Annual and perennial flowers may be grouped according to color, intermixing plants that bloom at different intervals for a continual display. Plant height is a major consideration also. In border plantings, the tallest plants are usually placed towards the rear to serve as a backdrop with a few moved forward to prevent monotony in the design. In island plantings, they are placed toward the center. Fall-blooming perennials are usually the tallest, making them the best backdrop or accent plants. Most of the middle height perennial plants are summer bloomers and may occupy the majority of the middle space. Spring-blooming perennials are primarily short plants; place them toward the front. Emerging foliage and flowers of later blooming plants can help hide the fading foliage of earlier flowers. Narrow beds with excessively tall plants are usually not effective displays. Whether for borders or island beds, keep the width of a planting about twice the height of the tallest plant.
Planting Ground Covers
First, remove all existing unwanted vegetation such as lawn grass or weeds from the area. This could be done physically or you can use a herbicide such as glyphosate, but do a thorough job. It will be far more difficult to control problem weeds after the ground cover has been planted. Next, till the soil to loosen it. If you are working under a tree, use a turning fork to minimize damage to the tree’s roots, and avoid severing roots larger than an inch in diameter whenever possible.
After the soil is broken up, spread 2 inches of organic matter (compost, peat moss or rotted manure) over the surface and work it in. If necessary, 2-3 inches of additional blended soil mix (generally called topsoil or garden soil) may be added at this point. Finally, sprinkle 15-5-10 fertilizer at the rate of ½ cup per 30 square feet over the area, and thoroughly blend everything together. Now you are ready to plant.
Plant the ground cover at the proper spacing. This varies with the type chosen, so check with the staff at the nursery or your parish LSU AgCenter extension office. Planting at the closest recommended spacing will provide quicker coverage, but it will cost you more money. Generally, decide on a budget for the project, purchase as many plants as you can with the money and evenly space them in the area to be planted. If more are needed, purchase them as more funds become available and plant them among the existing plants.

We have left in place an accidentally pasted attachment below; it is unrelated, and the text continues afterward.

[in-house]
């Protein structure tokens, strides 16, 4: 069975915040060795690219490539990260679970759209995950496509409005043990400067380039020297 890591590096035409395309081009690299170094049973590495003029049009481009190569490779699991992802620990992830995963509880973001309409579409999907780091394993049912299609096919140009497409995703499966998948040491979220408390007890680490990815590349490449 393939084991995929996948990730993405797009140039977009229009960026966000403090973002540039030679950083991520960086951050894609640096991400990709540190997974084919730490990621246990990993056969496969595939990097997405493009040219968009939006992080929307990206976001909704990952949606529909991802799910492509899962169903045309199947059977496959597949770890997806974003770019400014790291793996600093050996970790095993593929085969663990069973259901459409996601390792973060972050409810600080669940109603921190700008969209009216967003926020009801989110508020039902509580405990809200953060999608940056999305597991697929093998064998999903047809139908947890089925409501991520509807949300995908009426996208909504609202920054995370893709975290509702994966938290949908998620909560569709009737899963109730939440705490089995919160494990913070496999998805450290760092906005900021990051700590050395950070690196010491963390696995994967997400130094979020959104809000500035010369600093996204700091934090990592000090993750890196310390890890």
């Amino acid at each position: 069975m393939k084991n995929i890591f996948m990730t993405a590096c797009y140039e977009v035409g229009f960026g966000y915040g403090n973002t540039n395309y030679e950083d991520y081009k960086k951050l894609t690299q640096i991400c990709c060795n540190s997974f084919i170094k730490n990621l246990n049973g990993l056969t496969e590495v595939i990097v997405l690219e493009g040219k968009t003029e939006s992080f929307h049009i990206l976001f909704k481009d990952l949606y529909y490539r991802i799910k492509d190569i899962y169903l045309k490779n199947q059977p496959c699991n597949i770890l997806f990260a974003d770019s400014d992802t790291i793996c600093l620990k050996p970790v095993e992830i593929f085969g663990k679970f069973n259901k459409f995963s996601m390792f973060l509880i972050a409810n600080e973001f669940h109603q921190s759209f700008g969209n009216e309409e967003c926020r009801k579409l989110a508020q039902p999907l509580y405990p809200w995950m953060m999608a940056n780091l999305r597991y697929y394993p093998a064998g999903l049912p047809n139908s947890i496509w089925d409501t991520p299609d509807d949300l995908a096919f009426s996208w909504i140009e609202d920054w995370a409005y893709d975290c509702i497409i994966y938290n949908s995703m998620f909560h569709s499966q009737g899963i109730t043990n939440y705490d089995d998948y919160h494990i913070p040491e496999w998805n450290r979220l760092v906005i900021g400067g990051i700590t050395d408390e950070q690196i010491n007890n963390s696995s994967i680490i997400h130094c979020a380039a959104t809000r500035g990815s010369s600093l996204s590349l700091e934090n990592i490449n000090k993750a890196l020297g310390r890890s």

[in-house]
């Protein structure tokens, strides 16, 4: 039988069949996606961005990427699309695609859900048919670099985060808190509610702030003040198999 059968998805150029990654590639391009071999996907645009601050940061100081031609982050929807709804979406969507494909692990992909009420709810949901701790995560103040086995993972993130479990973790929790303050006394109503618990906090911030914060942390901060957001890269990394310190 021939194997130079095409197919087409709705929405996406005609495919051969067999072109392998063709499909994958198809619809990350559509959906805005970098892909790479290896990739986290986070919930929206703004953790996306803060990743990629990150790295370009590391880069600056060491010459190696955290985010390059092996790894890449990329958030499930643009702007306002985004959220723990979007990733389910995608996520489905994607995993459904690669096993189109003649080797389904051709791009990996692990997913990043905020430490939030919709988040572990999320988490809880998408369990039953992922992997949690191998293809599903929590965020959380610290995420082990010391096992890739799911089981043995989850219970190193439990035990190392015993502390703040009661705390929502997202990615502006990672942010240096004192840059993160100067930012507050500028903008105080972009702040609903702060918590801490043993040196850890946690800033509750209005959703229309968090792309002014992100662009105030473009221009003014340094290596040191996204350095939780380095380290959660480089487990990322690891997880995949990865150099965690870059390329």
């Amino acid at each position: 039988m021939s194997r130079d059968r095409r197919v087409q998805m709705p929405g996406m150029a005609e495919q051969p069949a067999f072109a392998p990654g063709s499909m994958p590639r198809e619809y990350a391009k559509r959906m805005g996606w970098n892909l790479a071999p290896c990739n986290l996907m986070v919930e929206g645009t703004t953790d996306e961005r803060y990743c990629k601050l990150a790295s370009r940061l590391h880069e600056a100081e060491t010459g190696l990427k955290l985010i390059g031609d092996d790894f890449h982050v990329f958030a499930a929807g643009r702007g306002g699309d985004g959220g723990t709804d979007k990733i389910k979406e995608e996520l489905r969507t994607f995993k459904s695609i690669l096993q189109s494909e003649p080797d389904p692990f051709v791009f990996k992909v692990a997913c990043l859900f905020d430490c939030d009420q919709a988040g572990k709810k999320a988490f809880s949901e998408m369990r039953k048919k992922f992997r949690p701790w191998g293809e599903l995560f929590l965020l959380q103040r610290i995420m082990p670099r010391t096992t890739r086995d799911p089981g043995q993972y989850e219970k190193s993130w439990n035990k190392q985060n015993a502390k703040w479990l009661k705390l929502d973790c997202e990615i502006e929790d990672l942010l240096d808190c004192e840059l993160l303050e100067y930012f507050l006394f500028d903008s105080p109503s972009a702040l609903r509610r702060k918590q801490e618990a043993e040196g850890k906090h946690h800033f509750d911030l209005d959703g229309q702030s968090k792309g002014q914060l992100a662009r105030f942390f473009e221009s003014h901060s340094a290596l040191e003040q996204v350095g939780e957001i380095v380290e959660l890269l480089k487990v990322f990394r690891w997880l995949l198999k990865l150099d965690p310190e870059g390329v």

Planting Shrubs and Trees
Fall is the ideal time to plant. For container-grown and ball and burlapped trees and shrubs, begin by digging a hole at least twice as wide and the same depth as the root-ball. After digging, ensure that about 1-2 inches of the root-ball is raised above the surrounding soil. For container grown plants, loosen with your hands or a knife any roots that have been matted while growing in the container. Also cut through any circling roots. During the planting procedure, return to the planting hole the same soil that was removed from the planting hole. Do not amend the backfill. Water in the plant to release any air pockets and use any remaining soil to build a berm around the hole to create a watering basin. If you have a ball and burlapped plant, be sure to untie or cut the burlap from the top one-third to one-half of the root ball.
One of the best management practices to improve or maintain optimum plant performance in a landscape is use of mulch. With mulches properly applied, many soil and plant related benefits can be realized. Add new mulch to landscape beds once or twice a year. Mulches are useful in the landscape to improve the appearance of bed areas, to modify the soil environment and to enhance plant growth. Organic and inorganic mulches can be used. Excellent organic mulches are pine bark, leaves, cypress mulch, grass clippings, compost and pine straw. Apply mulch one or twice annually. Be careful not to pile mulch around the base of the plant. This creates excessive water accumulation around the plant base and can cause root and stem rot problems. Mulch trees to a depth of 3 inches, shrubs to a depth of 2 inches and bedding plants/herbaceous perennials to a depth of 1 inch. Mulches also reduce soil moisture loss during dry periods, reduce soil temperature fluctuations, improves soil physical properties, suppresses weed growth and reduces soil erosion potential.